12. 12. Table 1 Summary statistics of 1,855 US IPOs during 1986-1990 and 1997-2001 Book Industr value y Investm Numb Offer Mark of Price- Insider ent Year er value et Sales Inco equit R&D to- retentio banker of Valu me y sales n prestige IPOs e multipl e Panel B: Medians 1986 230 49.0 51.3 27.7 1.1 4.0 0.0 2.5 0.70 8.1 1987 179 58.0 62.1 26.1 1.2 3.7 0.0 2.7 0.72 8.8 1988 70 61.5 72.6 29.3 1.4 3.3 0.0 1.7 0.75 8.8 1989 77 67.5 76.3 33.6 1.9 5.7 0.0 2.7 0.72 8.8 1990 77 77.6 84.0 30.0 1.4 4.9 0.2 3.0 0.71 8.8 1997 330 99.2 106.6 24.2 0.7 4.4 0.0 3.2 0.70 8.1 1998 197 147.5 166.0 22.2 -0.1 2.4 0.0 3.9 0.73 8.1 1999 359 291.7 425.1 8.2 -5.6 -0.2 1.6 31.7 0.81 9.1 2000 285 377.9 473.4 8.6 -8.9 -0.2 3.7 39.2 0.82 9.1 2001 51 321.5 356.4 68.0 -3.7 -2.2 0.0 3.0 0.76 9.1W ALI MEMON 12
  13. 13. Panel C: Frequencies Year % of loss firms % of Technology % of Internet IPOs IPOs 1986 21.7 20.4 -- 1987 19.6 25.1 -- 1988 21.4 30.0 -- 1989 22.1 33.8 -- 1990 20.8 31.2 -- 1997 42.7 35.8 3.3 1998 53.3 43.7 17.3 1999 80.5 64.9 59.1 2000 84.9 58.2 38.2 2001 68.6 35.3 5.9W ALI MEMON 13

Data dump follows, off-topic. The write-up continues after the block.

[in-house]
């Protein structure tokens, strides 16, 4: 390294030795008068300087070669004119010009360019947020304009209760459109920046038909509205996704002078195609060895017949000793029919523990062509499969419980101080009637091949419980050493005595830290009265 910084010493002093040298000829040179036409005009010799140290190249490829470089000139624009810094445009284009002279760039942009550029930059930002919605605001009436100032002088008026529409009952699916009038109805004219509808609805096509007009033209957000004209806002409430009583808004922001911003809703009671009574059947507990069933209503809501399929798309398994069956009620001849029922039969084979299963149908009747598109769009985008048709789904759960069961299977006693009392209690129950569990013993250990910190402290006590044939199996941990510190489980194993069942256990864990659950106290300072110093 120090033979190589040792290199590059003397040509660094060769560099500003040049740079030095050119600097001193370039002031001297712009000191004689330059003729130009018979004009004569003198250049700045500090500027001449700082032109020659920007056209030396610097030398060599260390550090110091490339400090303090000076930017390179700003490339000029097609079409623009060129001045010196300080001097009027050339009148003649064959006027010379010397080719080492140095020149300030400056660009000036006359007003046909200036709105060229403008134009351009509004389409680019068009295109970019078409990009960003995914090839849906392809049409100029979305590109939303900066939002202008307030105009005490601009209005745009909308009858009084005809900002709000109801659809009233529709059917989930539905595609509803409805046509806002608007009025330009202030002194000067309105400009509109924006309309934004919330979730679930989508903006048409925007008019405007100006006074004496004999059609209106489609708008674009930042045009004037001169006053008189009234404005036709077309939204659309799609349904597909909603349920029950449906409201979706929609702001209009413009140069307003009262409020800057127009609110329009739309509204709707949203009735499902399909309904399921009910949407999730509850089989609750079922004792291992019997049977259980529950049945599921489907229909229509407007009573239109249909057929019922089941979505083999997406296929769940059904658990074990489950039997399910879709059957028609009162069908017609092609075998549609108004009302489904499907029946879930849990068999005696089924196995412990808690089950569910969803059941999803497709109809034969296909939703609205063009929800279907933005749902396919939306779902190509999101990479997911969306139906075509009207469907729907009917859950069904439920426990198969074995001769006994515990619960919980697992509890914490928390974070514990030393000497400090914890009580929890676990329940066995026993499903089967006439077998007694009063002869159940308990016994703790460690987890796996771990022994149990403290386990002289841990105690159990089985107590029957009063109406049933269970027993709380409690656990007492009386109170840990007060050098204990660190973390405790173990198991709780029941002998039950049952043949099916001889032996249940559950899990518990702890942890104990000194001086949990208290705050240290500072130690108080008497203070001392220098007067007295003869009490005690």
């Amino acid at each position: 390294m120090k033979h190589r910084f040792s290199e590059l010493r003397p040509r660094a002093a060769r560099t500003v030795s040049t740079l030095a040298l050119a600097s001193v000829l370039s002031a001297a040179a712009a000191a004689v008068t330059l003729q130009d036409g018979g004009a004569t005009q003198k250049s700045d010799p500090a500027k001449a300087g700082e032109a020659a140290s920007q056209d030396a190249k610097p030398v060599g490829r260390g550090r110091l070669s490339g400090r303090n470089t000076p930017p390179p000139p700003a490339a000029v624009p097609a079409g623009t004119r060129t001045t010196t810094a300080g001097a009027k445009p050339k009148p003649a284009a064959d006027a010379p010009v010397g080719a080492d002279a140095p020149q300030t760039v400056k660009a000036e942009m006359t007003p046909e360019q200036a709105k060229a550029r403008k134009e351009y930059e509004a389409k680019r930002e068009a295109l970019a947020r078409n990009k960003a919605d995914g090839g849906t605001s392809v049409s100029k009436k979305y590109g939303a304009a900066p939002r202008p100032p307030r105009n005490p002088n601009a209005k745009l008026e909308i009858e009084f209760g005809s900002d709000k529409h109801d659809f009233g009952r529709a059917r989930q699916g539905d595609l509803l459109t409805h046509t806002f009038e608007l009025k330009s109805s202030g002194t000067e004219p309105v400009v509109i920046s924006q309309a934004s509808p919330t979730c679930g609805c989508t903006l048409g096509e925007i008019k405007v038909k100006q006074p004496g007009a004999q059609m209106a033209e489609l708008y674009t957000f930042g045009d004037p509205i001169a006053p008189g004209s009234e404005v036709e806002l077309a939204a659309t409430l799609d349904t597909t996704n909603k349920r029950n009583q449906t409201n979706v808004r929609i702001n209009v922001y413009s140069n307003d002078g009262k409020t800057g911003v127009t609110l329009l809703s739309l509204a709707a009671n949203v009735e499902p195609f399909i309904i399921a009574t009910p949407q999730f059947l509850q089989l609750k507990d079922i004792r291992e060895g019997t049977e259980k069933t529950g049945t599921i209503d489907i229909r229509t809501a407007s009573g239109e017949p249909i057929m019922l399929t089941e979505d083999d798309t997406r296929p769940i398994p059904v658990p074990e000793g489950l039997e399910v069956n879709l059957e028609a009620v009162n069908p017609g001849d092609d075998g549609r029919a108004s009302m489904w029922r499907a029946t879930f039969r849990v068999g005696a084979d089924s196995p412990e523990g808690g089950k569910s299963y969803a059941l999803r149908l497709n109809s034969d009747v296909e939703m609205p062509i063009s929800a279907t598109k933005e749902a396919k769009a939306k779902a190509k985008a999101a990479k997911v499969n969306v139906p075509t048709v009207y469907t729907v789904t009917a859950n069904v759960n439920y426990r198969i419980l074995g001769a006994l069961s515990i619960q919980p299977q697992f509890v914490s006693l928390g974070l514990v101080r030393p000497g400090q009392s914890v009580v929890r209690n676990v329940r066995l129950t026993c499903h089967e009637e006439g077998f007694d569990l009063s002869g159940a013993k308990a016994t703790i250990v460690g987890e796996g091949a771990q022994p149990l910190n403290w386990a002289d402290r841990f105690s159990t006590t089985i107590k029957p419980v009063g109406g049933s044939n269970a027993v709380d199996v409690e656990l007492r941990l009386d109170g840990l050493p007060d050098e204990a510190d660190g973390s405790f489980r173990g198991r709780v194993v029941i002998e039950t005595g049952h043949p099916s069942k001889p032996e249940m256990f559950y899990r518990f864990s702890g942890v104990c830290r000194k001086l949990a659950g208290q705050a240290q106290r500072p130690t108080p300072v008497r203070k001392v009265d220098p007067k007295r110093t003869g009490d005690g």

14. 14. Table 2 Relation between IPO values and time period dummies, accounting variables, growth proxies, investment banker prestige, and insider retention Sample of 1,655 US IPOs completed in 1986-1990 and 1997-2001. Independent L(Offer Value) L(Total Market L(Offer L(Total Market Variables Value) Value) Value) Intercept 4.18 4.25 -0.77 -1.31 (106.1) (106.8) (-6.2) (-8.6) Boom 1.03 1.27 0.79 0.92 (19.7) (21.9) (22.1) (22.7) Crash 1.70 1.87 0.95 0.90 (25.4) (24.4) (17.5) (13.7) L(Income) -0.07 -0.09 -- -- (-5.7) (-6.0) L(BV) 0.01 0.01 -- -- (1.4) (.9) L(Sales) 0.15 0.14 -- -- (10.4) (8.3) L(R&D) 0.07 0.11 -- -- (3.1) (3.8) L(Price-to-sales 0.07 0.10 -- -- Comparable) (5.5) (6.4) Investment 0.24 0.25 -- -- banker prestige (23.9) (21.0) Insider 3.58 4.31 -- -- Retention (19.3) (19.3) Adjusted R2 0.267 0.261 0.743 0.710W ALI MEMON 14